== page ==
40km tunnel will try to unravel secrets of universe

Details of a giant machine for discovering the secrets of the universe were revealed yesterday by scientists who believe the massive device could revolutionise how we understand the cosmos.

Details of a giant machine for discovering the secrets of the universe were revealed yesterday by scientists who believe the massive device could revolutionise how we understand the cosmos.

An international panel of particle physicists has decided that the high-energy linear collider - a £3bn machine for smashing matter against antimatter - will use revolutionary superconducting technology to shed light on the origin and nature of the universe. Plans for the International Linear Collider have still to be finalised but scientists hope that construction of the underground machine will begin in six years.

The collider will be housed in a dead-straight tunnel up to 40km long. It will set a precedent by becoming the first truly globally owned instrument built by all the major countries of the world.

By colliding pencil-thin beams of electrons and positrons - the antimatter equivalent of electrons - scientists believe they will be able to answer some of the greatest unsolved mysteries of the universe, said Neil Calder, director of communications at the Stanford Linear Accelerator Centre in California.

"In the last 10 years there has been a revolution in our concept of the universe and the realities of our new knowledge are very much stranger than could be have been imagined," he said.

Last year, physicists accurately measured for the first time how the universe is composed. They found that only 4 per cent of it was made up of visible atoms, with the rest being mysterious dark matter and dark energy - neither of which entities can be seen.

"The implications of this new understanding are enormous. We and everything we can see with our most powerful instruments make up only 4 per cent of the universe," Dr Calder said. "We are a tiny minority. The rest is waiting to be discovered... The linear collider is the key to understanding this weird and wonderful universe that we inhabit," he said.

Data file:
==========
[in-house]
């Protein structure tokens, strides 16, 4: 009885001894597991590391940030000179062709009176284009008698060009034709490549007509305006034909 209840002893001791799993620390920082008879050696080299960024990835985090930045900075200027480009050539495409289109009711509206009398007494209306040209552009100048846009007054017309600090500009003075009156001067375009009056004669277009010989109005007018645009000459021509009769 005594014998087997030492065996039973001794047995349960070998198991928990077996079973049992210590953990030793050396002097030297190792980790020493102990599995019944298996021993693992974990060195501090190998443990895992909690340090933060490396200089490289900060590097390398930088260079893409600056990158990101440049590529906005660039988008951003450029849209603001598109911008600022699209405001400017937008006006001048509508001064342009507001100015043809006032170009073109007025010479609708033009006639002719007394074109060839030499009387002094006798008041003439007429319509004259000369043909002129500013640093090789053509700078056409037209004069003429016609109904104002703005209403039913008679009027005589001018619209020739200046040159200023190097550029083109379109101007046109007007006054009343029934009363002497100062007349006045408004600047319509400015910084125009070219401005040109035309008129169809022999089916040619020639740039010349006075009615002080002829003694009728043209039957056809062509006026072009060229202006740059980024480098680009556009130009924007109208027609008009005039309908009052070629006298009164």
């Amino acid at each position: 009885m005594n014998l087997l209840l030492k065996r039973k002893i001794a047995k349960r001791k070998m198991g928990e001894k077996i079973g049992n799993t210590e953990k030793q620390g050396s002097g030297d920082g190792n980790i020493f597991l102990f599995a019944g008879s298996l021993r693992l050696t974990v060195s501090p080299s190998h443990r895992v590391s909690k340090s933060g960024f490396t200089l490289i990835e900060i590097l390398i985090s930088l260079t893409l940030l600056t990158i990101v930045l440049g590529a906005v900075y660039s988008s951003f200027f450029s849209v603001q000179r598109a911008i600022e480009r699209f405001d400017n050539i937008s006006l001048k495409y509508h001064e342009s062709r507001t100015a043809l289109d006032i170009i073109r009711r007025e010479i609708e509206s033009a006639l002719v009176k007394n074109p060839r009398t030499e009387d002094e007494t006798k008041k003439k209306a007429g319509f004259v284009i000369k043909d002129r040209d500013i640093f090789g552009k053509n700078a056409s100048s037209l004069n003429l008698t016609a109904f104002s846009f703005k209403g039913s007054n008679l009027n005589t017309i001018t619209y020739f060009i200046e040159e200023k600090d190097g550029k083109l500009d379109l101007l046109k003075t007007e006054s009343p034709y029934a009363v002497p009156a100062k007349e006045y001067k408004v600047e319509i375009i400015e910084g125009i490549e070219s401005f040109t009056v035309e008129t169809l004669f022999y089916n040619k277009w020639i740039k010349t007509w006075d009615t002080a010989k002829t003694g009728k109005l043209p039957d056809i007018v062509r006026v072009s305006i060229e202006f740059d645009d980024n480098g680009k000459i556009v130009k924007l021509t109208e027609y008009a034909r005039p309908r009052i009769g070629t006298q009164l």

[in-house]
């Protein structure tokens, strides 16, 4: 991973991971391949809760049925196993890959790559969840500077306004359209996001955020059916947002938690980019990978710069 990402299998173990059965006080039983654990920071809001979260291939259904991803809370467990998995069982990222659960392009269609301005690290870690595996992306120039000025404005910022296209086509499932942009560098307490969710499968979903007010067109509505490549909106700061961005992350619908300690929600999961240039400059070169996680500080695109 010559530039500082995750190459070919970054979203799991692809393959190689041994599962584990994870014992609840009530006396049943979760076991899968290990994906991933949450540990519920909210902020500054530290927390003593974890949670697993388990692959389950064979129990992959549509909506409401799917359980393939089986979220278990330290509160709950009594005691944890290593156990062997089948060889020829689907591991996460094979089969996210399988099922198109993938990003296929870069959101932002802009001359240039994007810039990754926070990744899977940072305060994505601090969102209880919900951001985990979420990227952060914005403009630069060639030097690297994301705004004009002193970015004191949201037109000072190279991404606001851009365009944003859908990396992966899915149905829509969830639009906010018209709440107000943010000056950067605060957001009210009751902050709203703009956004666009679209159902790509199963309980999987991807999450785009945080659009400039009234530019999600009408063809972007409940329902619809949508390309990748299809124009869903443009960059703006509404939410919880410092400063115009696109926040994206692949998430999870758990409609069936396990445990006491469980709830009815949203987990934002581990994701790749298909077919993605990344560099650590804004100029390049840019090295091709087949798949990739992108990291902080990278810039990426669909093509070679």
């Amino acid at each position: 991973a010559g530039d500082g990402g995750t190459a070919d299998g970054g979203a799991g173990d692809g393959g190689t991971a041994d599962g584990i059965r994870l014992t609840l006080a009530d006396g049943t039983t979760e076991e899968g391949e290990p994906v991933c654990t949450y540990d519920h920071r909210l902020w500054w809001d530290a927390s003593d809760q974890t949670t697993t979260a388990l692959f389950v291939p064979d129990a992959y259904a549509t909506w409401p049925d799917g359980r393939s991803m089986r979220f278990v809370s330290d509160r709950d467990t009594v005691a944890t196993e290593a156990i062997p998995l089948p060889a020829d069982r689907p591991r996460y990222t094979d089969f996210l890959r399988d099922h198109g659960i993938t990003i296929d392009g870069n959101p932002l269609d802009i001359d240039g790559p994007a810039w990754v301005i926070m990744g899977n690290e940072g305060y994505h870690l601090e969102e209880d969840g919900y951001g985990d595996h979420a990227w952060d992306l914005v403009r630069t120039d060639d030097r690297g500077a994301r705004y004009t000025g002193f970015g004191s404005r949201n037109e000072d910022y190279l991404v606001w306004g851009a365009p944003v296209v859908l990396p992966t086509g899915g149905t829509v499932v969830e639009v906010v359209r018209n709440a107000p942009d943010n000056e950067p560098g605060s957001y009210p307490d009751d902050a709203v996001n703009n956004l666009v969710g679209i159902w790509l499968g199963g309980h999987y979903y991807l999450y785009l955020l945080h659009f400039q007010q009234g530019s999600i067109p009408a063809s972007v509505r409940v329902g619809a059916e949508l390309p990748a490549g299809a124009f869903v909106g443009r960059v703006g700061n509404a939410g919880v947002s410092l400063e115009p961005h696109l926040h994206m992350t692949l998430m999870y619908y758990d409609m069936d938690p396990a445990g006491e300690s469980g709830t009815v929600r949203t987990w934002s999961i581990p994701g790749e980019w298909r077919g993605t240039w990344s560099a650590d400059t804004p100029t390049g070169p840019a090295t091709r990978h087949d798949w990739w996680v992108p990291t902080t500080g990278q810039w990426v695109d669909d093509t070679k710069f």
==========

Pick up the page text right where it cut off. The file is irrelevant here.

Professor Brian Foster of Oxford University said that the linear collider will be fully integrated with existing atom smashers such as the Large Hadron Collider currently being built at the Cern high-energy physics centre in Geneva.

"The linear collider will take our science into completely new areas which will hopefully reveal new and exciting physics, addressing the 21st century agenda of compelling questions about dark matter and dark energy, the existence of extra dimensions and the fundamental nature of matter, energy, space and time," Professor Foster said.

Professor George Kalmus of the Rutherford Appleton Laboratory in Oxfordshire said that the linear collider was needed because existing atom smashers could only take the understanding of sub-atomic physics so far.

"We're at a point where we understand a great deal of how the world is put together, but we certainly don't understand it all, such as what is the origin of mass," said Professor Kalmus, who is a member of the international panel which decided on the technology to be used in the linear collider.

Professor Kalmus said that when quantum mechanics was first discussed 80 years ago by scientists such as Albert Einstein, no one could have predicted that this esoteric area of physics would eventually form the basis of all modern microelectronics. "When we understand things at a deeper level, which we will with the linear collider, we get an insight into other areas," he said.

Spending £3bn on a single machine would almost certainly generate practical spin-offs, although no one at this stage can predict what these would be, Professor Kalmus said. "If we could foresee what will come out of this, the case for building it would be easy to make," he said.

Germany, Japan and the United States are leading contenders for the site of the new machine. Millions of pounds are being spent on researching the technology of the linear collider but a final decision on whether to go ahead and build it is not likely for another three or five years.